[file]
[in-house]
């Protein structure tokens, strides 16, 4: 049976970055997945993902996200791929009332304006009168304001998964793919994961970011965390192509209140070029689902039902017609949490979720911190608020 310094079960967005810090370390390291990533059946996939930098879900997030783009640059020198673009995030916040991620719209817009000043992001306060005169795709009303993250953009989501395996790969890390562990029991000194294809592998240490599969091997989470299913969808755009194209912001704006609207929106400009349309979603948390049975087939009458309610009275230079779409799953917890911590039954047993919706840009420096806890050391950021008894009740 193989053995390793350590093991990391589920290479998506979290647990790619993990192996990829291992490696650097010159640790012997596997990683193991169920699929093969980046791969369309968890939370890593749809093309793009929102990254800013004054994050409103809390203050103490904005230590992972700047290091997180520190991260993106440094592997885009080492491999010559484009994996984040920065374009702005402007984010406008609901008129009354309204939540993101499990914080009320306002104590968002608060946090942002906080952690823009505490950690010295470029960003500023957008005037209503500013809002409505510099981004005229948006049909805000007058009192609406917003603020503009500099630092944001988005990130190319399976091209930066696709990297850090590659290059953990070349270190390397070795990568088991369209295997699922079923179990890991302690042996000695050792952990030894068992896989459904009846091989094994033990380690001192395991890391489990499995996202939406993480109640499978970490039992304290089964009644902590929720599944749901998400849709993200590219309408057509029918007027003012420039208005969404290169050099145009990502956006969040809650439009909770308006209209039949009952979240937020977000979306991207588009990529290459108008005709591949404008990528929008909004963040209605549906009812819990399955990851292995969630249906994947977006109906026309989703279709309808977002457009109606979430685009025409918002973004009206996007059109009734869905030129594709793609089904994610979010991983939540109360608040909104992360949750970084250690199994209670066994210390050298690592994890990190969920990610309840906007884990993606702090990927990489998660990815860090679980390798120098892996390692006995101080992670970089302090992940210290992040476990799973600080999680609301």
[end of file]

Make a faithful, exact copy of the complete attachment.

[in-house]
């Protein structure tokens, strides 16, 4: 049976970055997945993902996200791929009332304006009168304001998964793919994961970011965390192509209140070029689902039902017609949490979720911190608020 310094079960967005810090370390390291990533059946996939930098879900997030783009640059020198673009995030916040991620719209817009000043992001306060005169795709009303993250953009989501395996790969890390562990029991000194294809592998240490599969091997989470299913969808755009194209912001704006609207929106400009349309979603948390049975087939009458309610009275230079779409799953917890911590039954047993919706840009420096806890050391950021008894009740 193989053995390793350590093991990391589920290479998506979290647990790619993990192996990829291992490696650097010159640790012997596997990683193991169920699929093969980046791969369309968890939370890593749809093309793009929102990254800013004054994050409103809390203050103490904005230590992972700047290091997180520190991260993106440094592997885009080492491999010559484009994996984040920065374009702005402007984010406008609901008129009354309204939540993101499990914080009320306002104590968002608060946090942002906080952690823009505490950690010295470029960003500023957008005037209503500013809002409505510099981004005229948006049909805000007058009192609406917003603020503009500099630092944001988005990130190319399976091209930066696709990297850090590659290059953990070349270190390397070795990568088991369209295997699922079923179990890991302690042996000695050792952990030894068992896989459904009846091989094994033990380690001192395991890391489990499995996202939406993480109640499978970490039992304290089964009644902590929720599944749901998400849709993200590219309408057509029918007027003012420039208005969404290169050099145009990502956006969040809650439009909770308006209209039949009952979240937020977000979306991207588009990529290459108008005709591949404008990528929008909004963040209605549906009812819990399955990851292995969630249906994947977006109906026309989703279709309808977002457009109606979430685009025409918002973004009206996007059109009734869905030129594709793609089904994610979010991983939540109360608040909104992360949750970084250690199994209670066994210390050298690592994890990190969920990610309840906007884990993606702090990927990489998660990815860090679980390798120098892996390692006995101080992670970089302090992940210290992040476990799973600080999680609301």